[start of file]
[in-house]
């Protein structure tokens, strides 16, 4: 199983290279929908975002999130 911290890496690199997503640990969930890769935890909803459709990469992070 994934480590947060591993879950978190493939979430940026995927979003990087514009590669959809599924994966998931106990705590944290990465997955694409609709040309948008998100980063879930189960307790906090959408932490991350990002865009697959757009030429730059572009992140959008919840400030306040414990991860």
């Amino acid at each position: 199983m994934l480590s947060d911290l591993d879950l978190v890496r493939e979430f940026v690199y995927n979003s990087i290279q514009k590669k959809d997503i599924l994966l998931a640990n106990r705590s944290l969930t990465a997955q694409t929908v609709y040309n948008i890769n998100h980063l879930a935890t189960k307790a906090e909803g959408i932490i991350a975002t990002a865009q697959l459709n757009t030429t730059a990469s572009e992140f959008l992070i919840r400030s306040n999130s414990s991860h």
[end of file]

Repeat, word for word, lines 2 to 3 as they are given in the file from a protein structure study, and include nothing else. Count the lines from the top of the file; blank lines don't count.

């Protein structure tokens, strides 16, 4: 199983290279929908975002999130 911290890496690199997503640990969930890769935890909803459709990469992070 994934480590947060591993879950978190493939979430940026995927979003990087514009590669959809599924994966998931106990705590944290990465997955694409609709040309948008998100980063879930189960307790906090959408932490991350990002865009697959757009030429730059572009992140959008919840400030306040414990991860």
């Amino acid at each position: 199983m994934l480590s947060d911290l591993d879950l978190v890496r493939e979430f940026v690199y995927n979003s990087i290279q514009k590669k959809d997503i599924l994966l998931a640990n106990r705590s944290l969930t990465a997955q694409t929908v609709y040309n948008i890769n998100h980063l879930a935890t189960k307790a906090e909803g959408i932490i991350a975002t990002a865009q697959l459709n757009t030429t730059a990469s572009e992140f959008l992070i919840r400030s306040n999130s414990s991860h």